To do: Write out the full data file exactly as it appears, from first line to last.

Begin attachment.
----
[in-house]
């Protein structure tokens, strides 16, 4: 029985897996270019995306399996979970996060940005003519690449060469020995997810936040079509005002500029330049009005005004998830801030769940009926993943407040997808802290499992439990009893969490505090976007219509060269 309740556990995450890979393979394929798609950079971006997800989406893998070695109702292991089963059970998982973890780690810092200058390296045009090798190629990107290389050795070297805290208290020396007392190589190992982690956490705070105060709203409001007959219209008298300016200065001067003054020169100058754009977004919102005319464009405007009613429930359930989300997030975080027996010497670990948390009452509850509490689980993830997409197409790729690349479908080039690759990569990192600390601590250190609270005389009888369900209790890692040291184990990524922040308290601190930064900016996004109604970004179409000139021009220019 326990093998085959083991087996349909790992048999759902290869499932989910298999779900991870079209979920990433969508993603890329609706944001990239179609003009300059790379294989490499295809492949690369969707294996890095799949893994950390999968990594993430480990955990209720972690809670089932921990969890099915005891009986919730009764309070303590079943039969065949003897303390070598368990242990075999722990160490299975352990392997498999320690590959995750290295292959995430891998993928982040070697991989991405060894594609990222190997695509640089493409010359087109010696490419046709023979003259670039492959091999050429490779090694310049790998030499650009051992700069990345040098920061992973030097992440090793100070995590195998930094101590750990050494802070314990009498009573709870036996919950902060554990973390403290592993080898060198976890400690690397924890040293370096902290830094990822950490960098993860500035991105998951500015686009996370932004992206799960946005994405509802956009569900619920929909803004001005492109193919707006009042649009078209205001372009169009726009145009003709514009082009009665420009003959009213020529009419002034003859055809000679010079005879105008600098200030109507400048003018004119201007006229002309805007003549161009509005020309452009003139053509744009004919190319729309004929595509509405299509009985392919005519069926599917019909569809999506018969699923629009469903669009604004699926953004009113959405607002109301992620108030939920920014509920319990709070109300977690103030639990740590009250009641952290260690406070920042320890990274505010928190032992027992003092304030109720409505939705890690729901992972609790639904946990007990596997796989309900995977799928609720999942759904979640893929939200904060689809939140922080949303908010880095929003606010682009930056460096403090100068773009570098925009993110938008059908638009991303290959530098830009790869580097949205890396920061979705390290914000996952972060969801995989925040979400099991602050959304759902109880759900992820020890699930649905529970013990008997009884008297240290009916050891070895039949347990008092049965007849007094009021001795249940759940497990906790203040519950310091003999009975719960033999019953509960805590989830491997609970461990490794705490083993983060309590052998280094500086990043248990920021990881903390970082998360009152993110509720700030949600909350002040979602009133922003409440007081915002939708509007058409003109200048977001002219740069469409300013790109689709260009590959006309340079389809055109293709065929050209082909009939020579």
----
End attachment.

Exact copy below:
[in-house]
């Protein structure tokens, strides 16, 4: 029985897996270019995306399996979970996060940005003519690449060469020995997810936040079509005002500029330049009005005004998830801030769940009926993943407040997808802290499992439990009893969490505090976007219509060269 309740556990995450890979393979394929798609950079971006997800989406893998070695109702292991089963059970998982973890780690810092200058390296045009090798190629990107290389050795070297805290208290020396007392190589190992982690956490705070105060709203409001007959219209008298300016200065001067003054020169100058754009977004919102005319464009405007009613429930359930989300997030975080027996010497670990948390009452509850509490689980993830997409197409790729690349479908080039690759990569990192600390601590250190609270005389009888369900209790890692040291184990990524922040308290601190930064900016996004109604970004179409000139021009220019 326990093998085959083991087996349909790992048999759902290869499932989910298999779900991870079209979920990433969508993603890329609706944001990239179609003009300059790379294989490499295809492949690369969707294996890095799949893994950390999968990594993430480990955990209720972690809670089932921990969890099915005891009986919730009764309070303590079943039969065949003897303390070598368990242990075999722990160490299975352990392997498999320690590959995750290295292959995430891998993928982040070697991989991405060894594609990222190997695509640089493409010359087109010696490419046709023979003259670039492959091999050429490779090694310049790998030499650009051992700069990345040098920061992973030097992440090793100070995590195998930094101590750990050494802070314990009498009573709870036996919950902060554990973390403290592993080898060198976890400690690397924890040293370096902290830094990822950490960098993860500035991105998951500015686009996370932004992206799960946005994405509802956009569900619920929909803004001005492109193919707006009042649009078209205001372009169009726009145009003709514009082009009665420009003959009213020529009419002034003859055809000679010079005879105008600098200030109507400048003018004119201007006229002309805007003549161009509005020309452009003139053509744009004919190319729309004929595509509405299509009985392919005519069926599917019909569809999506018969699923629009469903669009604004699926953004009113959405607002109301992620108030939920920014509920319990709070109300977690103030639990740590009250009641952290260690406070920042320890990274505010928190032992027992003092304030109720409505939705890690729901992972609790639904946990007990596997796989309900995977799928609720999942759904979640893929939200904060689809939140922080949303908010880095929003606010682009930056460096403090100068773009570098925009993110938008059908638009991303290959530098830009790869580097949205890396920061979705390290914000996952972060969801995989925040979400099991602050959304759902109880759900992820020890699930649905529970013990008997009884008297240290009916050891070895039949347990008092049965007849007094009021001795249940759940497990906790203040519950310091003999009975719960033999019953509960805590989830491997609970461990490794705490083993983060309590052998280094500086990043248990920021990881903390970082998360009152993110509720700030949600909350002040979602009133922003409440007081915002939708509007058409003109200048977001002219740069469409300013790109689709260009590959006309340079389809055109293709065929050209082909009939020579």